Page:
How to differentiate Capacitance (Italized C) and Coloumbs (regular C) on paper [closed]

I am doing a question on capacitance and coulombs. I got the answer correct, but I was wondering how a physicist, when doing the calculation on paper, would differentiate a C and C?

closed as primarily opinion-based by Kyle Kanos, ZeroTheHero, Jon Custer, Void, Norbert SchuchJan 8 at 0:25

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• Capacitance is measured in Farads, with an "F". – Hot Licks Jan 5 at 2:05
• When the equation is in terms of symbols, $C$ probably indicates some capacitance. When you are using the equation to calculate something by substituting numerical values for all the symbols, then C is probably the unit (Coulomb) for the value of some symbol that represented a charge. This does not tend to create confusion unless you substitute values for some symbols and not others. – G. Smith Jan 5 at 3:22

I will omit the fact that capacitance is measured in Farads, as I see a more general use to the question. For the sake of this answer I will answer as if we are symbolically manipulating capacitance and use the variable $$C$$.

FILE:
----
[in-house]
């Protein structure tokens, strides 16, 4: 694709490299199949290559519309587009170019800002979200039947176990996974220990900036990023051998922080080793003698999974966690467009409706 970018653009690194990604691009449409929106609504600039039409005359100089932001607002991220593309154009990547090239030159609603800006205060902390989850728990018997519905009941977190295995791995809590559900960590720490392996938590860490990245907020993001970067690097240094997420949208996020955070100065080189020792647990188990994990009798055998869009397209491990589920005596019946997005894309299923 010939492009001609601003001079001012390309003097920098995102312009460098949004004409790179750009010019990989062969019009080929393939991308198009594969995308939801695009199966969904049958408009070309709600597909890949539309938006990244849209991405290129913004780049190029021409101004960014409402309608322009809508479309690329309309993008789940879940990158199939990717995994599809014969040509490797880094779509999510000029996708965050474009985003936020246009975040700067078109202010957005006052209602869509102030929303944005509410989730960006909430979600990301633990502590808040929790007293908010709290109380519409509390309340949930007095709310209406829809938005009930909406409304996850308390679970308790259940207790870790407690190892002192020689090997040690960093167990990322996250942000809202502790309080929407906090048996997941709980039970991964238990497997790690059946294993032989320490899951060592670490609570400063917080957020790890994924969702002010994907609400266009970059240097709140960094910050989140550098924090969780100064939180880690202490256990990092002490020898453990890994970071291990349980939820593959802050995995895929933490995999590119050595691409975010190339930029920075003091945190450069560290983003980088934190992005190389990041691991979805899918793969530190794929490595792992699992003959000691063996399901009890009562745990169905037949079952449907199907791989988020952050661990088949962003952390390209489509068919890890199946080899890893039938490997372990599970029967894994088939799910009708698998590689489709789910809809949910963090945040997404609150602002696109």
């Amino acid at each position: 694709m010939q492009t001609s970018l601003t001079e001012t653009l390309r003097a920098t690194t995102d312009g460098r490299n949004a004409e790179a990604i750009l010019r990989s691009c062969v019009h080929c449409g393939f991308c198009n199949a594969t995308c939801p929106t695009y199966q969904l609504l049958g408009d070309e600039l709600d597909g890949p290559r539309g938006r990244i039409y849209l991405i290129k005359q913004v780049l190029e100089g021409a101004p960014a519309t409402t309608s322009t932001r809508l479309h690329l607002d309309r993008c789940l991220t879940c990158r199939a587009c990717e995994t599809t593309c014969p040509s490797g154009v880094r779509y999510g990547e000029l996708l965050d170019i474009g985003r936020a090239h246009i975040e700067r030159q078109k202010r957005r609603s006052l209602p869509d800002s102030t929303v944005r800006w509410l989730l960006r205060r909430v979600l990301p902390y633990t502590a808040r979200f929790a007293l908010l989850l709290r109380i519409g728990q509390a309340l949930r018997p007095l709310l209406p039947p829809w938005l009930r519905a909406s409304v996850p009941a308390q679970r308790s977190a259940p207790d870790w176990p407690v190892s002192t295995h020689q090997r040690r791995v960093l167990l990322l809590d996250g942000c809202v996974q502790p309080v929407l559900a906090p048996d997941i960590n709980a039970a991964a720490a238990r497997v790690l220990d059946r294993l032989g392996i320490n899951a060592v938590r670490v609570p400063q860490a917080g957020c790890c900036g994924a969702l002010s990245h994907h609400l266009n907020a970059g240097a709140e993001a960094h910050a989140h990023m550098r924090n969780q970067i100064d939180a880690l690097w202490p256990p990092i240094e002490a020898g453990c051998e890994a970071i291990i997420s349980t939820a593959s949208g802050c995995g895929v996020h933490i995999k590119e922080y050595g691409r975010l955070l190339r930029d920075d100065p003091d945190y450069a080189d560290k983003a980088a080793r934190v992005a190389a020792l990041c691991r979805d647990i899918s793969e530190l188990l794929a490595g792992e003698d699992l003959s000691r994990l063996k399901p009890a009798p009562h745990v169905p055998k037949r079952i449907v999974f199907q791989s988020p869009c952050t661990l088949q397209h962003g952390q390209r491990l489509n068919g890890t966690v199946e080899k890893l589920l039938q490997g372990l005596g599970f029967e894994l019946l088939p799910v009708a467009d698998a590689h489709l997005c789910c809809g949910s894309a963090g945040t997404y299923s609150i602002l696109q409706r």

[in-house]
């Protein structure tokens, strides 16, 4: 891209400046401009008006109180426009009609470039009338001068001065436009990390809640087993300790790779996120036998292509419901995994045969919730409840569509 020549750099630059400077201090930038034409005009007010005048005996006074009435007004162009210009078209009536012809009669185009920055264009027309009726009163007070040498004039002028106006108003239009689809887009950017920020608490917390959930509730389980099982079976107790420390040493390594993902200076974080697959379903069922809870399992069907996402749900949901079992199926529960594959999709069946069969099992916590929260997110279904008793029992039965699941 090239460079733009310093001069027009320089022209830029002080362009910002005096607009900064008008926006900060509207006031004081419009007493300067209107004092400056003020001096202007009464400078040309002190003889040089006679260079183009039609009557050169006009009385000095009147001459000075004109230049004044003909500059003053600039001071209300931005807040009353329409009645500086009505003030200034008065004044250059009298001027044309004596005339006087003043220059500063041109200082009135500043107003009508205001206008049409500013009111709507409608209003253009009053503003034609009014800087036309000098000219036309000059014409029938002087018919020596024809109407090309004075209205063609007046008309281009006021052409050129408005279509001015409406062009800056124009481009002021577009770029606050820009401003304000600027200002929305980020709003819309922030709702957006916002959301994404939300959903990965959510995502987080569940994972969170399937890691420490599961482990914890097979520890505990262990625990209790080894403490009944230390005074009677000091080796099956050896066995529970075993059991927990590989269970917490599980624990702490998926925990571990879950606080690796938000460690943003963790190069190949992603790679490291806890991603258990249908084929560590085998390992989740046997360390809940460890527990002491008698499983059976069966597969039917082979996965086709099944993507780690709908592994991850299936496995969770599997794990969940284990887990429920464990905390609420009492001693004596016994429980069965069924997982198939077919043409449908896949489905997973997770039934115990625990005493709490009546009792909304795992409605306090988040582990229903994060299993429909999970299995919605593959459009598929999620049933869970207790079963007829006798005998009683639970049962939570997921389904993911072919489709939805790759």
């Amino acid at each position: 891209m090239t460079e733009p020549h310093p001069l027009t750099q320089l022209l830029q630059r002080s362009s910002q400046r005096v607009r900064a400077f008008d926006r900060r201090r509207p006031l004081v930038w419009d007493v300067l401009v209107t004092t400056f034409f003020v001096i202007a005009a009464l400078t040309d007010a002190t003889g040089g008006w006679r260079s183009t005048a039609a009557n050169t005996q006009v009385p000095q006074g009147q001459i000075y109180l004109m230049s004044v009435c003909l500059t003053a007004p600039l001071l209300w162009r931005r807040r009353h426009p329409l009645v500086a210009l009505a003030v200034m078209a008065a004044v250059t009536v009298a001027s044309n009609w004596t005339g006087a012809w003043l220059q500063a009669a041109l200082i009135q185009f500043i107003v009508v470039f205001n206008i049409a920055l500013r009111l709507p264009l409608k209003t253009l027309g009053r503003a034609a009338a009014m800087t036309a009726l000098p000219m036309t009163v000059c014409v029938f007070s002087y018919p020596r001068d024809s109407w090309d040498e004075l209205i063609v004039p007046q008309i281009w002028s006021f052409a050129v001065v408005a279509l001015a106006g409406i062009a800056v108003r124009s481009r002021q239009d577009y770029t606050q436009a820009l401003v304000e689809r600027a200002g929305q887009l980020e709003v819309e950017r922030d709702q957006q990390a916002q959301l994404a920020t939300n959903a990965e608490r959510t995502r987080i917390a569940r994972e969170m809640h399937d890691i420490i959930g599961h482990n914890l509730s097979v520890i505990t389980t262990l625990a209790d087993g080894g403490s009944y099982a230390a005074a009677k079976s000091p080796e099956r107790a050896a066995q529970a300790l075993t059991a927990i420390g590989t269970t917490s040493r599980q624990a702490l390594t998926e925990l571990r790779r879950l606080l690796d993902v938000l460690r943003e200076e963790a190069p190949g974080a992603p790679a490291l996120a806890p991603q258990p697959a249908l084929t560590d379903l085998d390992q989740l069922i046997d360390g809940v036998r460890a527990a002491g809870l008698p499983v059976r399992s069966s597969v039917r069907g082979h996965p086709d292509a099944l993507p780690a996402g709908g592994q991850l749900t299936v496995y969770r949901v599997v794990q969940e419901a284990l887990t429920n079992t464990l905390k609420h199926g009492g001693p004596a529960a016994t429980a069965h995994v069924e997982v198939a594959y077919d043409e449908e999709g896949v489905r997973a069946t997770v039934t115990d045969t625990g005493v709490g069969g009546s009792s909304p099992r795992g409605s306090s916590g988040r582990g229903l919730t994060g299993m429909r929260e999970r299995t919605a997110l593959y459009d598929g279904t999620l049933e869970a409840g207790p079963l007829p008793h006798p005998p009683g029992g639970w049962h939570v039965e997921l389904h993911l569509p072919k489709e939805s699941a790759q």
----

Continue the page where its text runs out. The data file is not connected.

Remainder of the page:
I usually don't have this issue with capacitance, but when I want to make explicit that I'm using a capital letter that is non italicized what I'll do is put a line under it. For instance I would write $$C$$ for capacitance and $$\underline{C}$$ for coulombs.

Like I said this is probably overkill for capacitance and coulombs, but I think it's useful in a broader context.

Downfalls: If you're writing fast it can get kind of messy if your capital letter appears in the numerator like $$\frac{\underline{C}}{C}$$ and wind up looking awkward, so I only do this if I know it's not going to be an issue.

2$$^{nd}$$ solution:If it is unavoidable and the algebra will get nasty I will write my capital letters as "double struck". So for instance $$\mathbb{C}$$ would be Coulombs in this case, and I just close my eyes and hope that I don't need to mention the complex numbers.

• Or just C for coulombs, C1, C2, ... for different capacitances. – The Photon Jan 5 at 1:35
• That's fair, but I was trying to give an answer that was more general and so may be useful ini a broader context – InertialObserver Jan 5 at 1:36